Once your baby is born, you may decide that you don't particularly like the name you gave him at birth. While you can opt to give your baby a "Common Usage" name (nickname), the nickname cannot be used on legal documents such as his birth certificate, Social Security card and school records. There are various steps you can take to change your baby's legal name while he is still an infant. The age of your baby will determine whether or not a court order is needed in order to change his name.
Contact the State Department of Vital Records in the state for which your baby was born in. A list of all of the State Department of Vital Records offices and their contact information can be found in the Resource section of this article.
Speak with the vital records representative. Advise her that you would like to change the name on your baby's birth certificate and would like to know what time restraints are imposed by the state. Each state will have different restraints. For example, in the state of Minnesota you can easily change your baby's name within 45 days of the child's birth. In Louisiana, you are given up to 12 months to change your baby's name.
Request an "Amendment" form to change your baby's name if you are within the allotted time frame. You can request that a copy of the form be mailed to you. You can also obtain the form by visiting the vital records office in person. Some states also provide printable forms online.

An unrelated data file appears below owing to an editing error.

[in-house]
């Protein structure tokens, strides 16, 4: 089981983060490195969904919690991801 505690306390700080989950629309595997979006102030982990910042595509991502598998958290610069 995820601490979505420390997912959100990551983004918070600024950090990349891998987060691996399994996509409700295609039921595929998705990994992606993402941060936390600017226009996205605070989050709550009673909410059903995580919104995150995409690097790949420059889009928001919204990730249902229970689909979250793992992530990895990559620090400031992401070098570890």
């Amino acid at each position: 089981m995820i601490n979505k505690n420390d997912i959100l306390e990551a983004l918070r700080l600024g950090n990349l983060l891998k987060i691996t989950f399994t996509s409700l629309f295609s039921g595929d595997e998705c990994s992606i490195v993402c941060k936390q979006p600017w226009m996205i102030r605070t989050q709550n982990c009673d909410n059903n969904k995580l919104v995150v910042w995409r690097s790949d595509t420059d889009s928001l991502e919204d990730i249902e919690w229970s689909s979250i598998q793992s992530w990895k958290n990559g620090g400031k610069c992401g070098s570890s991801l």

Take the completed amendment form to the vital records office. Submit the amendment form and the applicable processing fee to the vital records representative. You will have to present a valid proof of ID, such as your driver's license or passport. The representative will then update your baby's birth certificate. You will likely have to pay extra fees to receive a certified copy of your baby's amended birth certificate.
Visit your local probate court to complete a "Petition of Name Change" form for your child. Submit the filing fee for your petition. You will receive a hearing date to appear in court before a judge.
Obtain a parental consent form from the other parent of the baby. The parental consent form must be signed, dated and notarised.
Bring the parental consent form to your scheduled hearing date. During the hearing, the judge will advise you of whether or not the name change for your baby is granted. He will issue his decision in the form of a "Decree."
Take a certified copy of the judge's decree to the State Department of Vital Records for the state your baby was born in. Request that the name on the baby's birth certificate be changed to reflect the new name on the decree.
Things you need
- Amendment form
- Filing fees
- Consent form